The Times' Paywall - Can It Work?

(please note you can listen to an audio blog post on this theme by clicking the link below)

So here we go. A paywall it is. After much speculation, we learn that News Corporation’s two flagship titles in the UK, The Times and The Sunday Times, are to start charging users to access online content from June. No freebies, no tiered access models, just a paywall. And the price, at £1 per day, is the same as the cover price of the print edition.

The Times.co.uk (note, not Times Online, its current moniker) is primarily intended, it seems, to add value to the core product, the print newspaper. Of course the risk Murdoch’s team is taking is in sacrificing scale for an untested revenue model. What kind of conversion rate would make this viable? There are few precedents, though in the gaming world, a paid conversion rate of 2% would be considered successful. And even the Financial Times, the self-styled pin-up boys of the paywall, have found that only around 121k of the 1.9m who have registered for the site, are paying subscribers. That’s just 6.4% of registered FT.com users paying for content which helps them do their job, and which they often expense anyway. What chance for a generalist title competing with free rivals?

Even assuming a 5% conversion rate, that would mean 60k from a daily online readership of around 1.2m (according to the ABCe figures). Factor in that around two-thirds of the readership are outside the UK, and advertisers locally will be left with a readership of around 20k. Advertisers may say they value engagement over scale, but will they actually come on board? Even if current revenues are disappointing, they are going to be hit hard by such a diminution of scale. And the costs of delivering a high quality website will still need to be met.

It’s easy to criticize. After all, what are publishers to do if users won’t pay for their expensively acquired content. But it remains to be seen if this model effectively can generate more revenue than other models, whether they offer tiered access, or additional exclusive content , or try and build additional new revenue streams (such as ecommerce) around the core news brand.

It’s a bold move, of the type we’ve seen before from Murdoch. But does that guarantee it will work? The jury’s out for now. But partly it depends on how his competitors respond. In the UK The Guardian, The Telegraph and the Mail may benefit initially from those unwilling to pay for The Times online. But also on the horizon, and also announced today, is the prospect of the polar opposite of the News Corp model, from The Independent, under its new Russian owner Alexander Lebedev.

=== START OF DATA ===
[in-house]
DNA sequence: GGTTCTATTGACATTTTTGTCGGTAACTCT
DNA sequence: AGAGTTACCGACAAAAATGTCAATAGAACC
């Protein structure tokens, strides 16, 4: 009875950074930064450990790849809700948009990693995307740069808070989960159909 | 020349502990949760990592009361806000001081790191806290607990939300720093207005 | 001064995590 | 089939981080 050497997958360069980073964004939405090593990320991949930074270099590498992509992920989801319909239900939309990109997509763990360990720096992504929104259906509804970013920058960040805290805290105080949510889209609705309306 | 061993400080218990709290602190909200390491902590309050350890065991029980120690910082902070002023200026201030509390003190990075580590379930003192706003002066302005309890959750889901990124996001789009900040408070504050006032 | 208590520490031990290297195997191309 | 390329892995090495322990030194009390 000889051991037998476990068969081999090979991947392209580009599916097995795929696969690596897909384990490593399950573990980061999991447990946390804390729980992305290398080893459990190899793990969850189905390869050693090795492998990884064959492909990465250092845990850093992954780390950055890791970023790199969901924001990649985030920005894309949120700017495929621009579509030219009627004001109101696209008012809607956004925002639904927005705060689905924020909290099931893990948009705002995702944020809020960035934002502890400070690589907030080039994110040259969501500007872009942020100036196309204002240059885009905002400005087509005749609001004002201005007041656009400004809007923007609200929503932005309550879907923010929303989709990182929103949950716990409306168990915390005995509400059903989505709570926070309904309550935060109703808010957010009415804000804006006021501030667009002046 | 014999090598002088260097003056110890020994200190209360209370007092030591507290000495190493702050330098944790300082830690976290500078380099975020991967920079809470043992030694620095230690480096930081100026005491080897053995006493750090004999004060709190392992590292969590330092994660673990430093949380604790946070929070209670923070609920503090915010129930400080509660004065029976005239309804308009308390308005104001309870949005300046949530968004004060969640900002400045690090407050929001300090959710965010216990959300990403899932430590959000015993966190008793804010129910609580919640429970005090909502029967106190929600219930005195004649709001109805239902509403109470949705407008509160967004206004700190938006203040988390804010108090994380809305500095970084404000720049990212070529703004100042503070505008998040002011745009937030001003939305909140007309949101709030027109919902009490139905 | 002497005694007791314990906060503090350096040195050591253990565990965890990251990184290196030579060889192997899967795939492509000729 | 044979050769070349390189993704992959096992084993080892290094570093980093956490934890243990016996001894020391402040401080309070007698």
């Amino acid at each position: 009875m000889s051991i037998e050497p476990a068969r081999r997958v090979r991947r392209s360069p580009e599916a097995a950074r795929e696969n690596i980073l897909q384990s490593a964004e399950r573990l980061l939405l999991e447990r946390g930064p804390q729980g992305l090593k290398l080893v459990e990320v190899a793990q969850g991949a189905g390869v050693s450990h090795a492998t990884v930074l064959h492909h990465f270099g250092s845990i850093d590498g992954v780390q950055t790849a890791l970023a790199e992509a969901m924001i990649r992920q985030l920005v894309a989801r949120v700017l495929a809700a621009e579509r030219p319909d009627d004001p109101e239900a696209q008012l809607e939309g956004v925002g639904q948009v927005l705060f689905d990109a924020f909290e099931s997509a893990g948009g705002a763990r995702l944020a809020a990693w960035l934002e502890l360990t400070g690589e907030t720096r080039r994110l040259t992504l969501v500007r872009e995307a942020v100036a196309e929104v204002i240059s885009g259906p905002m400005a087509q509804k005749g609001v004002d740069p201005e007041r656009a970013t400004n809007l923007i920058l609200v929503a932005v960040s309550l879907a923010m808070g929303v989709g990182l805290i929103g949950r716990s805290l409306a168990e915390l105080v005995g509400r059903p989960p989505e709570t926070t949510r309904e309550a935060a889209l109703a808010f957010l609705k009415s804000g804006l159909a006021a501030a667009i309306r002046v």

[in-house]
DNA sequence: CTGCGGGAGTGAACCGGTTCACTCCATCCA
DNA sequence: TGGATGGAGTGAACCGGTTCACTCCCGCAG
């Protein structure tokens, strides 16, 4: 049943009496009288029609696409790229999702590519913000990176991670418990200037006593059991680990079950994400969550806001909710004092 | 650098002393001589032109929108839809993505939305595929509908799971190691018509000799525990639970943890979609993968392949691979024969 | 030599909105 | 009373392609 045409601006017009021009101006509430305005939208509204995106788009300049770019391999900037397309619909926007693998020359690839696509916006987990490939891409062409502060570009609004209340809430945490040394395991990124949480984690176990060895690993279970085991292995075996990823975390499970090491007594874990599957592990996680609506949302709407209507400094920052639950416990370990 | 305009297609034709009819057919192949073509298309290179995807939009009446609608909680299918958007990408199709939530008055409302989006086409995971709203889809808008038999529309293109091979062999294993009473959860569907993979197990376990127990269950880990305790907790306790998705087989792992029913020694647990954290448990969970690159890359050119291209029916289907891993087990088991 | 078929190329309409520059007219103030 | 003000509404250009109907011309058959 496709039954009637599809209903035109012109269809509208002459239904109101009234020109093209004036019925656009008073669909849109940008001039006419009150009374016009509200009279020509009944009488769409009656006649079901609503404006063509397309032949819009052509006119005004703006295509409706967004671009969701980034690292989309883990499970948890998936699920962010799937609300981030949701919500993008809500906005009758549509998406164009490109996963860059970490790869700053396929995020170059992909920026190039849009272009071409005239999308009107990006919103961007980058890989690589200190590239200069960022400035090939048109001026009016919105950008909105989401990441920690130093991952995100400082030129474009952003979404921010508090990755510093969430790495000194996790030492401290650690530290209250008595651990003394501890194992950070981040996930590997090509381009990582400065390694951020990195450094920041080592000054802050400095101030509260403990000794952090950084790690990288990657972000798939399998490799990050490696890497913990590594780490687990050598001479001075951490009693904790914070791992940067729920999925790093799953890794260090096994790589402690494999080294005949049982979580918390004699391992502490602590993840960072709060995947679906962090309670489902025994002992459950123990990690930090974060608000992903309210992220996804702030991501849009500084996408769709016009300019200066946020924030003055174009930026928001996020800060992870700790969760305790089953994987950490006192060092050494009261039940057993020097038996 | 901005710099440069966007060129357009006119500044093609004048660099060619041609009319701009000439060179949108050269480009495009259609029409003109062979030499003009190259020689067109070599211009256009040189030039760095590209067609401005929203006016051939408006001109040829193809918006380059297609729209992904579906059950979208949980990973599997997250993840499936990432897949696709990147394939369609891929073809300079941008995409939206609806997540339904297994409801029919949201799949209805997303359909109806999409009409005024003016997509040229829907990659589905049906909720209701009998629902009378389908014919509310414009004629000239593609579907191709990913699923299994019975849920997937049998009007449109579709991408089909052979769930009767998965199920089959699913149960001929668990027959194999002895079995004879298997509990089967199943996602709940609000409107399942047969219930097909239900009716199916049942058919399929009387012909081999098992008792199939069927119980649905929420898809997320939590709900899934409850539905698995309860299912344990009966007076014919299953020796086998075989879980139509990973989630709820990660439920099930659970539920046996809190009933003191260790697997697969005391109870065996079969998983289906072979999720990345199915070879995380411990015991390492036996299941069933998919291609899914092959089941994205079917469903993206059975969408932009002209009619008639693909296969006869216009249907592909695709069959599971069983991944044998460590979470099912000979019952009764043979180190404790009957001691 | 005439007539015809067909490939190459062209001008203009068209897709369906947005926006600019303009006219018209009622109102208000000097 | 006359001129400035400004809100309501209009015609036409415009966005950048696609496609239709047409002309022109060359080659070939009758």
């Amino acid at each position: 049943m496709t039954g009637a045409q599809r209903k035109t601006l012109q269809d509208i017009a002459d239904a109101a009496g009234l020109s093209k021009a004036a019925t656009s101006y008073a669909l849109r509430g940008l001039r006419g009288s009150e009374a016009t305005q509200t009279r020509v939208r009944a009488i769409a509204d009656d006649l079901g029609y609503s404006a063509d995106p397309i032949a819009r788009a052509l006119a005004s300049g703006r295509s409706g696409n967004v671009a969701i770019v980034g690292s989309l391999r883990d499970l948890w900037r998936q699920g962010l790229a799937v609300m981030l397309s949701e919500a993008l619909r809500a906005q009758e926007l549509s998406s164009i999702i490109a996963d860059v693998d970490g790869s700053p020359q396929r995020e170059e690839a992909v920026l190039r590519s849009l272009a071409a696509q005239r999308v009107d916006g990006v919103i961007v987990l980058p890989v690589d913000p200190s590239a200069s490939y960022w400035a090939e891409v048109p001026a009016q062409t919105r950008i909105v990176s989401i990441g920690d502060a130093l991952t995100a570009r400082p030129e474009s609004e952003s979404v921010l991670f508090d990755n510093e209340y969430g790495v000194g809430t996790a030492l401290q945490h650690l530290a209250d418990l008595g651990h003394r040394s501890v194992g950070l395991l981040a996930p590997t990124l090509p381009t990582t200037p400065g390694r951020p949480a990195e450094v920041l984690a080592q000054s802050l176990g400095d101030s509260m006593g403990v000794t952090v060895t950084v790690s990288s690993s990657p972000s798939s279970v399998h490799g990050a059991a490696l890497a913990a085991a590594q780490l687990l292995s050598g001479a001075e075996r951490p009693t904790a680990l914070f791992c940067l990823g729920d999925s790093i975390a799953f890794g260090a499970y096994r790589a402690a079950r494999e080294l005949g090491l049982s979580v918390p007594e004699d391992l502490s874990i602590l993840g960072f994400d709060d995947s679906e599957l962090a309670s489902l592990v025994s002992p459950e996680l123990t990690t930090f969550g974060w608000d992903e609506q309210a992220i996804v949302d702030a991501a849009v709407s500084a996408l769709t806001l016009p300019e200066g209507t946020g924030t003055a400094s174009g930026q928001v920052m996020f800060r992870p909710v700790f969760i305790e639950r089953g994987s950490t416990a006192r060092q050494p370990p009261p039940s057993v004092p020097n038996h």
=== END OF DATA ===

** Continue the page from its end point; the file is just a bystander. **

The Indy, with a loyal but small readership, has struggled to make an impact either in print or online, lacking the resources of its rivals. But Lebedev has already revitalized London’s daily paper, the Evening Standard, through a commitment to both decent journalism and the ultimate disruptive model – he scrapped the cover price. With The Times putting up a paywall, will Lebedev be tempted to outflank them and offer The Independent – in print and online – for free? We’ll be returning to the topic of how publishers can monetize their content in a number of reports later this year. Watch this space for further updates.

To hear more about my thoughts on the issues discussed in this blog post please listen to the following audio blog post. Just click on this link to listen.

Comments

Its the model, not the numbers

I think that the numbers will fluctuate and the real importance here is the business model that the times have chosen to adopt in these trying times. Promotion may work but there will certainly be some hard lessons to learn, and The Times will be the first mover in this market, with stiff competition from the BBC.

It is certainly a great subject for debate:

http://www.binarydesigner.co.uk/2010/07/do-we-agree-in-online-paywalls/

I'm curious about how big a

I'm curious about how big a role being able to expense something like The WSJ or FT.com plays in the success of their paywalls. It doesn't seem to get the attention it deserves. I'd like to see some research on what percentage of subscribers to the WSJ or FT.com actually pay for the subscription out of pocket.